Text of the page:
In the Netherlands, pro-Union parties scored 70%, up three points on the last European Parliament vote in 2014, and left the upstart anti-immigration party of Thierry Baudet fourth on 11%.

The Dutch also turned out in bigger numbers, albeit at just 41%, reinforcing hopes in Brussels of reversing a 40-year trend of declining turnout that critics cite as a “democratic deficit” that undermines the legitimacy of European Union lawmaking.

An exit poll after Friday’s vote in deeply pro-EU Ireland pointed to an expected “Green Wave”. Across the bloc, concerns about climate change and the environment may bolster the pro-EU Greens group and could mean tighter regulations for industry and for the terms the EU may set for partners seeking trade accords.

Britain also voted on Thursday and a new party focused on getting out of the EU was forecast by pre-vote opinion polls to come top, but there has been no exit poll data. Attention there has focused on the resignation of Prime Minister Theresa May. Results will be out late on Sunday, when all countries have voted.

WAY AHEAD UNCLEAR

The challenges facing the European project include unprecedented transatlantic slights from a U.S. president who fetes Europe’s populists, border rows among its own members over migrants and an economy hobbled by public debt and challenged by the rise of China.

But parties seeking collective action on shared issues such as trade, security, migration or climate change should still dominate, albeit with a smaller overall majority.

Europeans are preparing to remember events that shaped the Union. It is 75 years since Americans landed in France to defeat Nazi Germany and since Russian forces let the Germans crush a Polish bid for freedom, and 30 since Germans smashed the Berlin Wall to reunite east and west Europe. But memories of wars, hot and cold, have not sufficed to build faith in a united future.

Mainstream parties pushing closer integration of the euro currency zone’s economy are struggling to capture the imagination of a public jaded by political elites.

Matteo Salvini’s League in Italy may pip the Christian Democrats of German Chancellor Angela Merkel, the bloc’s power broker, to become the biggest single party in the 751-seat chamber.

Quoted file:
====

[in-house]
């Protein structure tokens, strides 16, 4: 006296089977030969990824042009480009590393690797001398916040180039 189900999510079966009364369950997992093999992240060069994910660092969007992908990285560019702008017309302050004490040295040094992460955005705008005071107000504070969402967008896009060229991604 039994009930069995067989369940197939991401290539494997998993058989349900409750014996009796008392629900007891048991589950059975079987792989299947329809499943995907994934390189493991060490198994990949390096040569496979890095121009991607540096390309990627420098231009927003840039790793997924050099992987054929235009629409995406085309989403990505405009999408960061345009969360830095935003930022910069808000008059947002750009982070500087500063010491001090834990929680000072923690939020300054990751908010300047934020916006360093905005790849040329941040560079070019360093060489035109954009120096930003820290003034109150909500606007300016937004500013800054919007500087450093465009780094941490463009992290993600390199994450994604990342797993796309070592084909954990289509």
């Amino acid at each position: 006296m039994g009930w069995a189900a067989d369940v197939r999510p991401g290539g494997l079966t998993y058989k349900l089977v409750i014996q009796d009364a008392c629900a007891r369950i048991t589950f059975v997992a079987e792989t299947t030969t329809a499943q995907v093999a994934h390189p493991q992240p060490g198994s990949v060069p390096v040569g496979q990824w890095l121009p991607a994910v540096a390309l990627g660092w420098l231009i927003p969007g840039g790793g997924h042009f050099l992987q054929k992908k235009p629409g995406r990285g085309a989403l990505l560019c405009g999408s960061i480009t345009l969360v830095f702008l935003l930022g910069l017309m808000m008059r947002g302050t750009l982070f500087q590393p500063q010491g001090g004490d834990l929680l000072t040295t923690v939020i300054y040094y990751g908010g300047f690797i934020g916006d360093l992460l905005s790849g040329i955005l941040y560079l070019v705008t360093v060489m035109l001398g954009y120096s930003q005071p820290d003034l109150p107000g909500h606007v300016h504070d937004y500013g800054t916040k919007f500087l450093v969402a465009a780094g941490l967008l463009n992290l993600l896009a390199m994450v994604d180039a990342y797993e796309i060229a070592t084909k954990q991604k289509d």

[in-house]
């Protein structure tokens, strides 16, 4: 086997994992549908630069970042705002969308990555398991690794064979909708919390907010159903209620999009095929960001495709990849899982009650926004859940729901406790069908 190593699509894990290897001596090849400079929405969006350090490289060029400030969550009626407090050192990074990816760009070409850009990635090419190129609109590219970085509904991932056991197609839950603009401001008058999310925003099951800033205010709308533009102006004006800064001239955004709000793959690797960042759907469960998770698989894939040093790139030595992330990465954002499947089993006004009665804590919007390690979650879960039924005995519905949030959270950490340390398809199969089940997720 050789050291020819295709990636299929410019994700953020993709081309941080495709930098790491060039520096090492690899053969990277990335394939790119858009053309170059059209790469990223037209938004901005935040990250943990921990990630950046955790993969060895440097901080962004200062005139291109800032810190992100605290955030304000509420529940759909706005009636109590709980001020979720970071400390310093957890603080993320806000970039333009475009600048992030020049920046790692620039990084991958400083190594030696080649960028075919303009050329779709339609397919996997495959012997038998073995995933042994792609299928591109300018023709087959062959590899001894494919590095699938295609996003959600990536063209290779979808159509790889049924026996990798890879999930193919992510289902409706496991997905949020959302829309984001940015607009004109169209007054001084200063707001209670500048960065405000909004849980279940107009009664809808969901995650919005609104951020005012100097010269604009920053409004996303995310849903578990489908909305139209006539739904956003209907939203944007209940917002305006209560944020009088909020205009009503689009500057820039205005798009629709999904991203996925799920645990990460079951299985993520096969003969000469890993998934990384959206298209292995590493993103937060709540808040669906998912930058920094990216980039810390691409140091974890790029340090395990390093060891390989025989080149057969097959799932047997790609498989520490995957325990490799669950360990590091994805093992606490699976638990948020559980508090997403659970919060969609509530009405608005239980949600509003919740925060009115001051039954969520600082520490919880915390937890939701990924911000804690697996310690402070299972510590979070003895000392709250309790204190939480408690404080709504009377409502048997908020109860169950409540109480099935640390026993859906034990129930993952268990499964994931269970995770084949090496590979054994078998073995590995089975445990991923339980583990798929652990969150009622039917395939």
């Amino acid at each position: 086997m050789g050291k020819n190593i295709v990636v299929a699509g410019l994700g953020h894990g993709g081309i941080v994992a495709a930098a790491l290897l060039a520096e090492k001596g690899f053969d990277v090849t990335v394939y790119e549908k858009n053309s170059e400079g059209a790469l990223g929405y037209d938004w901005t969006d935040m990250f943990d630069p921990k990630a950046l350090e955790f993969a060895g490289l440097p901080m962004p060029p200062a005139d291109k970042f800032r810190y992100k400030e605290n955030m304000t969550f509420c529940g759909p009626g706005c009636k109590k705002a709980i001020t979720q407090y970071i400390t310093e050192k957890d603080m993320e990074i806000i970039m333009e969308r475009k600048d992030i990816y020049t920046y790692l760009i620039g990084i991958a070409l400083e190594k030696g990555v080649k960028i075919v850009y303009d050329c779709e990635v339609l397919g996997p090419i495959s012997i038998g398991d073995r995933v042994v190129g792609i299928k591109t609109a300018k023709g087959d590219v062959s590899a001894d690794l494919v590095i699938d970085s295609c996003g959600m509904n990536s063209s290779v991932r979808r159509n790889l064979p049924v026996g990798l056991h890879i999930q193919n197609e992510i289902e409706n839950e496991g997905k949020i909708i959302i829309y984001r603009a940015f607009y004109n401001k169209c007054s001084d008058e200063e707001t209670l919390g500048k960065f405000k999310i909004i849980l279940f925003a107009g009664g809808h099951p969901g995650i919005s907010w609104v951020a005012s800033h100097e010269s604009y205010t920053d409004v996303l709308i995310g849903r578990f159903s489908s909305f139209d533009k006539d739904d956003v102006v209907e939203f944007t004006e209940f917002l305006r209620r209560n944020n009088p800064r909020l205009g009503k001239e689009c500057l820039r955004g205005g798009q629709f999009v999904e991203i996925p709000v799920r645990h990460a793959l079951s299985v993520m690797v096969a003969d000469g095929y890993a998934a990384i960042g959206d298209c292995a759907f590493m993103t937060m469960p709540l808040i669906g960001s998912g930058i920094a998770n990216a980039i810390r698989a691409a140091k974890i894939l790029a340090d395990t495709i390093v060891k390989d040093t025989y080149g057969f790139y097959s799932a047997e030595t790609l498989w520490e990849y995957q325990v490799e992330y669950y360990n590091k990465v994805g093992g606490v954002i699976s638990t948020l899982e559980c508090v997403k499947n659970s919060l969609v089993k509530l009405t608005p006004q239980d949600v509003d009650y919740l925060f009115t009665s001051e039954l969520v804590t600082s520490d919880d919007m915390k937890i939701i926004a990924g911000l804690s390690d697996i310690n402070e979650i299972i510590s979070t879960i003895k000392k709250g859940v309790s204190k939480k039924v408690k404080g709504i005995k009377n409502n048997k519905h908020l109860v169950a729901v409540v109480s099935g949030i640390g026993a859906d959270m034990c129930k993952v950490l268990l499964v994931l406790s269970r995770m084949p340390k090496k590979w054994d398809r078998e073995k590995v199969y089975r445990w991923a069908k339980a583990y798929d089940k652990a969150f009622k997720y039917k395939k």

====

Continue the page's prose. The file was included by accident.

Right-wing ruling parties in Poland and Hungary, defying Brussels over curbs to judicial and media independence, will also return eurosceptic lawmakers on Sunday.

The results should be clear by late on Sunday, with exit polls in Germany at 1600 GMT and France at 1800 GMT setting the tone before the final end of voting, in Italy at 2100 GMT, sees the Parliament publish its own seat forecast.

The result will usher in weeks of bargaining among parties to form a stable majority in the Parliament, and among national leaders to choose successors to European Commission President Jean-Claude Juncker and other top EU officials.

Many expect a clash as early as Tuesday, when leaders meeting in Brussels are likely to snub Parliament’s demands that one of the newly elected lawmakers should run the EU executive.

(EU election graphic: https://tmsnrt.rs/2HvZs1M)

(Reporting by Alastair MacDonald; Editing by Frances Kerry)

Source: OANN

President Donald Trump is reportedly ready to release an executive order to mandate the disclosure of healthcare prices in an industry that’s used to conducting its business in private, the Wall Street Journal reported Friday.

The order, which has the force of law, could come as early as next week, the Journal reported, citing unnamed sources.

According to the news outlet, the order could direct federal agencies to push the healthcare industry for transparency on cost data – and could use the Justice Department to bust up monopolies of hospitals and health-insurance plans for driving up the cost of care.

The White House has been working for months on a strategy to lower healthcare costs by giving consumers and employers data on the discounted and negotiated rates between insurers, hospitals, doctors and other providers, the Journal reported.

Internal administrative disputes over how aggressively to mandate price disclosure have delayed earlier plans for an executive order, the Journal reported.